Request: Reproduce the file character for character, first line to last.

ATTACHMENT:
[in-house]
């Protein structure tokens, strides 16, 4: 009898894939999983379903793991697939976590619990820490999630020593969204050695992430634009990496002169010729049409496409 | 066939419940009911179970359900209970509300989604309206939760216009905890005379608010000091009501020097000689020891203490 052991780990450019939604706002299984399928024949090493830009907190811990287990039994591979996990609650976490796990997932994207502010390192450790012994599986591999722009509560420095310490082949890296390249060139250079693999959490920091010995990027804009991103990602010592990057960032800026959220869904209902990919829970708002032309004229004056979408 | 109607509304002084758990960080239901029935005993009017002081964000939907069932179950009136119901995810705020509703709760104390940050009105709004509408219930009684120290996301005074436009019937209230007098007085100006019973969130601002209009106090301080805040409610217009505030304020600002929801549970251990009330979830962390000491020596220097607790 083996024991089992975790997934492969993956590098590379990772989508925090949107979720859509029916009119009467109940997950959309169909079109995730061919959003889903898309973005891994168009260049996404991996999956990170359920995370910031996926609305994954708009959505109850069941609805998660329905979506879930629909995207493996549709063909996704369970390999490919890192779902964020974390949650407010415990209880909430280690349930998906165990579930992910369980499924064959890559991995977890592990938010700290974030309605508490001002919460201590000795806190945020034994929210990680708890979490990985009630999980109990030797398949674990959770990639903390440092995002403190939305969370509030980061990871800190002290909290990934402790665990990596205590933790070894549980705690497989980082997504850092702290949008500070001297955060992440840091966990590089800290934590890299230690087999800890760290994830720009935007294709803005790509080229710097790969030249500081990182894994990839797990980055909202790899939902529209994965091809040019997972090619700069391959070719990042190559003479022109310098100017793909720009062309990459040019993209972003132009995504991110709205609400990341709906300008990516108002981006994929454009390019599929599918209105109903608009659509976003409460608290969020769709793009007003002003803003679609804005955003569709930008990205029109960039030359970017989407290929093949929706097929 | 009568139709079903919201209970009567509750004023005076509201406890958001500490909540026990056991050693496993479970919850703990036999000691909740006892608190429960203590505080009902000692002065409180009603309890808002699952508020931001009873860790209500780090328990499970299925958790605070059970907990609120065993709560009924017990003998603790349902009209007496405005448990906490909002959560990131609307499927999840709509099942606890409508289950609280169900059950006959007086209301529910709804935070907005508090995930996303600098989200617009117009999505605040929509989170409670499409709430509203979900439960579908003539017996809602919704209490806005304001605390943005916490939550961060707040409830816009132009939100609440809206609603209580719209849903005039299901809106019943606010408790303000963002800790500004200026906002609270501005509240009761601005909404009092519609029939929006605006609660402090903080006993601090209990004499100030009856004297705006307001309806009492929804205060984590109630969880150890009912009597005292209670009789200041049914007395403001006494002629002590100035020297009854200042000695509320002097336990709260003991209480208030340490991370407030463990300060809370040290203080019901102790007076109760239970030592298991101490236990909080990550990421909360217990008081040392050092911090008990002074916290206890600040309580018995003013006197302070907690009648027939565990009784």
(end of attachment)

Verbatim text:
[in-house]
């Protein structure tokens, strides 16, 4: 009898894939999983379903793991697939976590619990820490999630020593969204050695992430634009990496002169010729049409496409 | 066939419940009911179970359900209970509300989604309206939760216009905890005379608010000091009501020097000689020891203490 052991780990450019939604706002299984399928024949090493830009907190811990287990039994591979996990609650976490796990997932994207502010390192450790012994599986591999722009509560420095310490082949890296390249060139250079693999959490920091010995990027804009991103990602010592990057960032800026959220869904209902990919829970708002032309004229004056979408 | 109607509304002084758990960080239901029935005993009017002081964000939907069932179950009136119901995810705020509703709760104390940050009105709004509408219930009684120290996301005074436009019937209230007098007085100006019973969130601002209009106090301080805040409610217009505030304020600002929801549970251990009330979830962390000491020596220097607790 083996024991089992975790997934492969993956590098590379990772989508925090949107979720859509029916009119009467109940997950959309169909079109995730061919959003889903898309973005891994168009260049996404991996999956990170359920995370910031996926609305994954708009959505109850069941609805998660329905979506879930629909995207493996549709063909996704369970390999490919890192779902964020974390949650407010415990209880909430280690349930998906165990579930992910369980499924064959890559991995977890592990938010700290974030309605508490001002919460201590000795806190945020034994929210990680708890979490990985009630999980109990030797398949674990959770990639903390440092995002403190939305969370509030980061990871800190002290909290990934402790665990990596205590933790070894549980705690497989980082997504850092702290949008500070001297955060992440840091966990590089800290934590890299230690087999800890760290994830720009935007294709803005790509080229710097790969030249500081990182894994990839797990980055909202790899939902529209994965091809040019997972090619700069391959070719990042190559003479022109310098100017793909720009062309990459040019993209972003132009995504991110709205609400990341709906300008990516108002981006994929454009390019599929599918209105109903608009659509976003409460608290969020769709793009007003002003803003679609804005955003569709930008990205029109960039030359970017989407290929093949929706097929 | 009568139709079903919201209970009567509750004023005076509201406890958001500490909540026990056991050693496993479970919850703990036999000691909740006892608190429960203590505080009902000692002065409180009603309890808002699952508020931001009873860790209500780090328990499970299925958790605070059970907990609120065993709560009924017990003998603790349902009209007496405005448990906490909002959560990131609307499927999840709509099942606890409508289950609280169900059950006959007086209301529910709804935070907005508090995930996303600098989200617009117009999505605040929509989170409670499409709430509203979900439960579908003539017996809602919704209490806005304001605390943005916490939550961060707040409830816009132009939100609440809206609603209580719209849903005039299901809106019943606010408790303000963002800790500004200026906002609270501005509240009761601005909404009092519609029939929006605006609660402090903080006993601090209990004499100030009856004297705006307001309806009492929804205060984590109630969880150890009912009597005292209670009789200041049914007395403001006494002629002590100035020297009854200042000695509320002097336990709260003991209480208030340490991370407030463990300060809370040290203080019901102790007076109760239970030592298991101490236990909080990550990421909360217990008081040392050092911090008990002074916290206890600040309580018995003013006197302070907690009648027939565990009784």